We talk abouthis interests,about school, how he came to apply for school fundingwith the Hoshizora Foundation, and the future. Putuacknowledged that he lives ashort motorbike trip away from the Hoshizora Education Center yet wasn’t made aware of their existence till a teacher in primarily school told him he should apply. When Putuwas offered a grant he was very happy because he has a lot of extra curricular interests and a desire to go to university. Putualso mentions that he was intrigued by the opportunity because he wanted to meet other students and make connections with the Hoshizora student community.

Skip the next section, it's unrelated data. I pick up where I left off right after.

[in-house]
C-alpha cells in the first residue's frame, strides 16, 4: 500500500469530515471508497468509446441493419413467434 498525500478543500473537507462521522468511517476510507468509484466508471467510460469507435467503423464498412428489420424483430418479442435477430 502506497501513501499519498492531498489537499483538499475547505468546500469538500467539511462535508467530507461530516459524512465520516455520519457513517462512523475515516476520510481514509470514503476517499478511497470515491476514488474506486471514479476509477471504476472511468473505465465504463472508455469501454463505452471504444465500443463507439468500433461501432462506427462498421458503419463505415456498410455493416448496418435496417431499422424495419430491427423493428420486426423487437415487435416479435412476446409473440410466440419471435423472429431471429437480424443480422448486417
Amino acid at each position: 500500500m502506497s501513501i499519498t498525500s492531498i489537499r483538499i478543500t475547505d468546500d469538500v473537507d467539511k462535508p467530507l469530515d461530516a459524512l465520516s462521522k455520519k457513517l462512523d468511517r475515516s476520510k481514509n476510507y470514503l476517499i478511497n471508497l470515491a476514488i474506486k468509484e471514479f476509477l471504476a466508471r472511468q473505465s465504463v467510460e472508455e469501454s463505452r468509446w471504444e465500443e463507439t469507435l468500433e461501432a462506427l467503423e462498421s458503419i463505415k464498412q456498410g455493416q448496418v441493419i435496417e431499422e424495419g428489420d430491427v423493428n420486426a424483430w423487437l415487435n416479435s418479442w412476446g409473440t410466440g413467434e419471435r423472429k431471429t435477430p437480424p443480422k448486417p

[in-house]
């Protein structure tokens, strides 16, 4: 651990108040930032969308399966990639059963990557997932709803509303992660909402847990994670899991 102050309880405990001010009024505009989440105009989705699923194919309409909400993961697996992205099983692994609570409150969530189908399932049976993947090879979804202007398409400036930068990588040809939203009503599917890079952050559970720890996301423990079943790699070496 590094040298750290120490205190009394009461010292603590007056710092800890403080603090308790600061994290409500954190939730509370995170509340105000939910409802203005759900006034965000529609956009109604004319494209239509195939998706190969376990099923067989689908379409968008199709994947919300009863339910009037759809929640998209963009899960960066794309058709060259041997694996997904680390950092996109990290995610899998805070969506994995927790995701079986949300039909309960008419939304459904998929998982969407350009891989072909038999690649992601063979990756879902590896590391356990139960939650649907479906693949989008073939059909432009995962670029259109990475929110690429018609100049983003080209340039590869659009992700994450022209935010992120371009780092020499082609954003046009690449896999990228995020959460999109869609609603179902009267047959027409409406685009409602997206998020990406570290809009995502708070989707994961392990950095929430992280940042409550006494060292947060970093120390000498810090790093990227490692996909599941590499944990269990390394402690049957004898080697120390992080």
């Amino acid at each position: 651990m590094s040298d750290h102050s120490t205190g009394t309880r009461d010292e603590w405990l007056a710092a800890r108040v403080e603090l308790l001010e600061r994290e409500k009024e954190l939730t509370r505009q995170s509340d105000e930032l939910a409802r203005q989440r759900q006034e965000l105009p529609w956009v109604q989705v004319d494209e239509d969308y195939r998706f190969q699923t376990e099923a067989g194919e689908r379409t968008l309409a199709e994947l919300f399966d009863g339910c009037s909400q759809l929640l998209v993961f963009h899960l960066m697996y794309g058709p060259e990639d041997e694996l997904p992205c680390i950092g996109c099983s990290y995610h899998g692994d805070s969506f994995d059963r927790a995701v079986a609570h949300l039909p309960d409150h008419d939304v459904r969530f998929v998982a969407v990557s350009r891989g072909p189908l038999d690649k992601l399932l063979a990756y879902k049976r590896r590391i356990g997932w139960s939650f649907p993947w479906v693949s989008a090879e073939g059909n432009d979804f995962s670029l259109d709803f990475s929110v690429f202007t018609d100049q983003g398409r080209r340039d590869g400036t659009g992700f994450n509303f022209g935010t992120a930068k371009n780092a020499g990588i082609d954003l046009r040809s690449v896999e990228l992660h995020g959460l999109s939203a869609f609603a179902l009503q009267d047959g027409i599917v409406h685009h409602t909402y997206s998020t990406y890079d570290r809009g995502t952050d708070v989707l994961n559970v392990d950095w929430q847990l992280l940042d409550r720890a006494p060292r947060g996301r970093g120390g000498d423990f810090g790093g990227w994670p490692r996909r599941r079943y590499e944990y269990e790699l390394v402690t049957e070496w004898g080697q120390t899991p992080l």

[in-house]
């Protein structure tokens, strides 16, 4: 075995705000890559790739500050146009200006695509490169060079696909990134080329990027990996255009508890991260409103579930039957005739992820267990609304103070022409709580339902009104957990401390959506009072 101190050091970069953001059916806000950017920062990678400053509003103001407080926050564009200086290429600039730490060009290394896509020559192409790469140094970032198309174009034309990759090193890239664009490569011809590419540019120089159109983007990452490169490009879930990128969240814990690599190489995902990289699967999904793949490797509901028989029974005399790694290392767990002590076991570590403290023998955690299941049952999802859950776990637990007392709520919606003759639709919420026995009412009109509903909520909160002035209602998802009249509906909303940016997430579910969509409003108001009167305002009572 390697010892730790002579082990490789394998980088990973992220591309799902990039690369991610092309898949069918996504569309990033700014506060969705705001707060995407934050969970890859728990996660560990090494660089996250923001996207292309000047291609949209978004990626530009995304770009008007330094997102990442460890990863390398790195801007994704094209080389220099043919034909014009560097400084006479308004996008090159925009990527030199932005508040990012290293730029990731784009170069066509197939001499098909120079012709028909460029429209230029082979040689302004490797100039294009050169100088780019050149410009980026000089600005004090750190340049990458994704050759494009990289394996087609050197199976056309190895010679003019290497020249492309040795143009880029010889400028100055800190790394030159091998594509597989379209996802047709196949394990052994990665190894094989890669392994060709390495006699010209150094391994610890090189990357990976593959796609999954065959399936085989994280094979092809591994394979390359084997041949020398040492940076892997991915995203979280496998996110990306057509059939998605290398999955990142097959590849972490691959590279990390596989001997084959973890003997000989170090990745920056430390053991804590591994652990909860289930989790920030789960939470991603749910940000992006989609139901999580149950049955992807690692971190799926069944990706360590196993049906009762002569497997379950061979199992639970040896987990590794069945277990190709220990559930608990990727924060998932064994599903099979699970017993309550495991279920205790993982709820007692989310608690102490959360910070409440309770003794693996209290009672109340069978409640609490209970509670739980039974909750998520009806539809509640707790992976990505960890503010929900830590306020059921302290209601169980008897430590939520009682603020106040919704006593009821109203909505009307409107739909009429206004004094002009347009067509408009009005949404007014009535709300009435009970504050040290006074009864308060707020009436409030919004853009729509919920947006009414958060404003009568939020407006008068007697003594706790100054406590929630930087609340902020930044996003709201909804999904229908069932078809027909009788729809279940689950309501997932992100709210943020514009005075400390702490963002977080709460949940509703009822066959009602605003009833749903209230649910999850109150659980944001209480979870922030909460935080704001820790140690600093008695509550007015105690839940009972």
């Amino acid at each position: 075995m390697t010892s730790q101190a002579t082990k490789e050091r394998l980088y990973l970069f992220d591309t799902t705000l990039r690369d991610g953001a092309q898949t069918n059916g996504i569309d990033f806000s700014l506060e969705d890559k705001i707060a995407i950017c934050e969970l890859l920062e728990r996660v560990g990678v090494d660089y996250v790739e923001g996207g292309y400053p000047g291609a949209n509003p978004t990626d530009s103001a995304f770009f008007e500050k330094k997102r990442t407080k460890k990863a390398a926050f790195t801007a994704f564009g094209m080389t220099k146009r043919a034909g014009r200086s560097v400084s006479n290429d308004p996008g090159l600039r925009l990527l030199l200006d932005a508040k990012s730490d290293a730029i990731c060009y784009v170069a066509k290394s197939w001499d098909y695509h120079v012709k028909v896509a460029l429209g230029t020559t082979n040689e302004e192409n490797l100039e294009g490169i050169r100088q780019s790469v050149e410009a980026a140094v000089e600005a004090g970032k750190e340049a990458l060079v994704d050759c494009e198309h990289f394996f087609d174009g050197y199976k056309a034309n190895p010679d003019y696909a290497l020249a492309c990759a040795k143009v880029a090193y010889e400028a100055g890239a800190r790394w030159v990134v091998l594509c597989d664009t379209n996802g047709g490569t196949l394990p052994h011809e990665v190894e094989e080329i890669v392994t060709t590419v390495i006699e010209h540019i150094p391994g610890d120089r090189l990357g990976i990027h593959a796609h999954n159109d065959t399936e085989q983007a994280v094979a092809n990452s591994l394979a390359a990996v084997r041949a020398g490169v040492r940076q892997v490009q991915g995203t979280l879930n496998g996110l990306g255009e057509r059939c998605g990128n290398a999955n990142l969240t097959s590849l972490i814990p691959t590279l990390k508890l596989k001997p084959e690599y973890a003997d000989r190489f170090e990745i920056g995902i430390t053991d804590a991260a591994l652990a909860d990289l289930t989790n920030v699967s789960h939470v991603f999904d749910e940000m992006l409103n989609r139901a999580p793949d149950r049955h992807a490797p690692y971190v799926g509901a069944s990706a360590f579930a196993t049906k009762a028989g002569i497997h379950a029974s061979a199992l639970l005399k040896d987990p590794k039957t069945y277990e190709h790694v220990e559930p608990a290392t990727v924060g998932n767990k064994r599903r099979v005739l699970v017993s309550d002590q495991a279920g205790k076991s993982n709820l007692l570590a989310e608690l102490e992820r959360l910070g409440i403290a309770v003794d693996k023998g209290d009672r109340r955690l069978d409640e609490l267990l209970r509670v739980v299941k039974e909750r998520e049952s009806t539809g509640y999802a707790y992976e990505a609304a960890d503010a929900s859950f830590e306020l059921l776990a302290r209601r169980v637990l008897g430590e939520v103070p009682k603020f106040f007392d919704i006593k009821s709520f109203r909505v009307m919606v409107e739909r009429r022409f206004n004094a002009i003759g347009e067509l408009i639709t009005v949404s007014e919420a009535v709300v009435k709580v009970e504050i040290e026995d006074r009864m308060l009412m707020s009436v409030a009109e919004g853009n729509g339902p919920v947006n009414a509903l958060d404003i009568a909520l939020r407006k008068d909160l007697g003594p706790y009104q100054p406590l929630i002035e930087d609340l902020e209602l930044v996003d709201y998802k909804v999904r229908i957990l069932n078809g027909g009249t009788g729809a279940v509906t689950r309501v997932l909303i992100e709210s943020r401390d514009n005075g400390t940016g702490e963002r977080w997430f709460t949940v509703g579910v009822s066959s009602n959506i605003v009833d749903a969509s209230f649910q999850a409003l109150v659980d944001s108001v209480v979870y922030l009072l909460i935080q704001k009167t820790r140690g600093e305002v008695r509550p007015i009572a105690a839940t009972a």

Putu’s family does not have a lot of money, because his fathers occupation is finishing wood furniture and their livelihood depends on the current demand. When Putu’s father has an order, he works, earns money but once the order is complete, the work is finished until his services are needed again. His father and uncle also work with auto-motives, Putuhas been picking up these same skills and working with auto-motives since last year, just like any teenage guy in the U.S. would in their last year of high school. Though his father is proud of him and encourages him to develop these skills he still dreams that Putuwill be able to attend university.